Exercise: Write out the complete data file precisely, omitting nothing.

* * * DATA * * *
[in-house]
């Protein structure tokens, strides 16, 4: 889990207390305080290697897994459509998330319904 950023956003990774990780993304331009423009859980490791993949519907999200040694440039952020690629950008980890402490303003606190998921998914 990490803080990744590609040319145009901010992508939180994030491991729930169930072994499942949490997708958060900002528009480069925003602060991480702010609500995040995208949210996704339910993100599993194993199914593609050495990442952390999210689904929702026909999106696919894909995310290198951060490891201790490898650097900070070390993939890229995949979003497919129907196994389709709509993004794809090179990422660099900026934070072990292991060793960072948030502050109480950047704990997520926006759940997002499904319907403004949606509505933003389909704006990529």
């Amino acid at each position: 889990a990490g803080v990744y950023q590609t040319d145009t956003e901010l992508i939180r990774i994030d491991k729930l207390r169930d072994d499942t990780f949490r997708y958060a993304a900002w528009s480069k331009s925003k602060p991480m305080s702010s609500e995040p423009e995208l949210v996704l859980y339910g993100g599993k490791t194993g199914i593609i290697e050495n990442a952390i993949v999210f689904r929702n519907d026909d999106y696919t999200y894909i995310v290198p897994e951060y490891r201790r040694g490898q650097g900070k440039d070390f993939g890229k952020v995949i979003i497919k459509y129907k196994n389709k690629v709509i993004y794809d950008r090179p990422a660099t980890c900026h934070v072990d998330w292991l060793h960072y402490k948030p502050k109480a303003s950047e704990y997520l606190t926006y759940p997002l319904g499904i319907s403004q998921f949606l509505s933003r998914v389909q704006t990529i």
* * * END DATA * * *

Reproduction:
[in-house]
């Protein structure tokens, strides 16, 4: 889990207390305080290697897994459509998330319904 950023956003990774990780993304331009423009859980490791993949519907999200040694440039952020690629950008980890402490303003606190998921998914 990490803080990744590609040319145009901010992508939180994030491991729930169930072994499942949490997708958060900002528009480069925003602060991480702010609500995040995208949210996704339910993100599993194993199914593609050495990442952390999210689904929702026909999106696919894909995310290198951060490891201790490898650097900070070390993939890229995949979003497919129907196994389709709509993004794809090179990422660099900026934070072990292991060793960072948030502050109480950047704990997520926006759940997002499904319907403004949606509505933003389909704006990529």
């Amino acid at each position: 889990a990490g803080v990744y950023q590609t040319d145009t956003e901010l992508i939180r990774i994030d491991k729930l207390r169930d072994d499942t990780f949490r997708y958060a993304a900002w528009s480069k331009s925003k602060p991480m305080s702010s609500e995040p423009e995208l949210v996704l859980y339910g993100g599993k490791t194993g199914i593609i290697e050495n990442a952390i993949v999210f689904r929702n519907d026909d999106y696919t999200y894909i995310v290198p897994e951060y490891r201790r040694g490898q650097g900070k440039d070390f993939g890229k952020v995949i979003i497919k459509y129907k196994n389709k690629v709509i993004y794809d950008r090179p990422a660099t980890c900026h934070v072990d998330w292991l060793h960072y402490k948030p502050k109480a303003s950047e704990y997520l606190t926006y759940p997002l319904g499904i319907s403004q998921f949606l509505s933003r998914v389909q704006t990529i």